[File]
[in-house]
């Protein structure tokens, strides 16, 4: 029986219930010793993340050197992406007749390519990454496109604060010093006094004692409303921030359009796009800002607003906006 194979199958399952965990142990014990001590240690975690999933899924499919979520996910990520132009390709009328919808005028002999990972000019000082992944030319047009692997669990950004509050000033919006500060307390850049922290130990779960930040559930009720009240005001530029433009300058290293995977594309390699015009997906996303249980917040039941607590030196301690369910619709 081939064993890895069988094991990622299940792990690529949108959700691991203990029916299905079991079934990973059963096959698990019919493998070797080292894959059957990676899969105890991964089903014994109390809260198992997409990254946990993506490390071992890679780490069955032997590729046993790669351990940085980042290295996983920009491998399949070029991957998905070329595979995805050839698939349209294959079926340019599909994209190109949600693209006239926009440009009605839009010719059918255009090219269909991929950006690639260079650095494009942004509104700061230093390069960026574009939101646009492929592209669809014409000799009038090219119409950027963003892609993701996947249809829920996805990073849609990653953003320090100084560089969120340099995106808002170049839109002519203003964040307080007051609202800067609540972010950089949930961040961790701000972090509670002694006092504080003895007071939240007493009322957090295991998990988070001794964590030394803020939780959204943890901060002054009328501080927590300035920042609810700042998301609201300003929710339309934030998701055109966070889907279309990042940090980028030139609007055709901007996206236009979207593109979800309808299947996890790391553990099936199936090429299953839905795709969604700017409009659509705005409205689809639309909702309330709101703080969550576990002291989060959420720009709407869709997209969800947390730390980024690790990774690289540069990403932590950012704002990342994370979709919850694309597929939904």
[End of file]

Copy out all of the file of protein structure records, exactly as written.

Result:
[in-house]
């Protein structure tokens, strides 16, 4: 029986219930010793993340050197992406007749390519990454496109604060010093006094004692409303921030359009796009800002607003906006 194979199958399952965990142990014990001590240690975690999933899924499919979520996910990520132009390709009328919808005028002999990972000019000082992944030319047009692997669990950004509050000033919006500060307390850049922290130990779960930040559930009720009240005001530029433009300058290293995977594309390699015009997906996303249980917040039941607590030196301690369910619709 081939064993890895069988094991990622299940792990690529949108959700691991203990029916299905079991079934990973059963096959698990019919493998070797080292894959059957990676899969105890991964089903014994109390809260198992997409990254946990993506490390071992890679780490069955032997590729046993790669351990940085980042290295996983920009491998399949070029991957998905070329595979995805050839698939349209294959079926340019599909994209190109949600693209006239926009440009009605839009010719059918255009090219269909991929950006690639260079650095494009942004509104700061230093390069960026574009939101646009492929592209669809014409000799009038090219119409950027963003892609993701996947249809829920996805990073849609990653953003320090100084560089969120340099995106808002170049839109002519203003964040307080007051609202800067609540972010950089949930961040961790701000972090509670002694006092504080003895007071939240007493009322957090295991998990988070001794964590030394803020939780959204943890901060002054009328501080927590300035920042609810700042998301609201300003929710339309934030998701055109966070889907279309990042940090980028030139609007055709901007996206236009979207593109979800309808299947996890790391553990099936199936090429299953839905795709969604700017409009659509705005409205689809639309909702309330709101703080969550576990002291989060959420720009709407869709997209969800947390730390980024690790990774690289540069990403932590950012704002990342994370979709919850694309597929939904």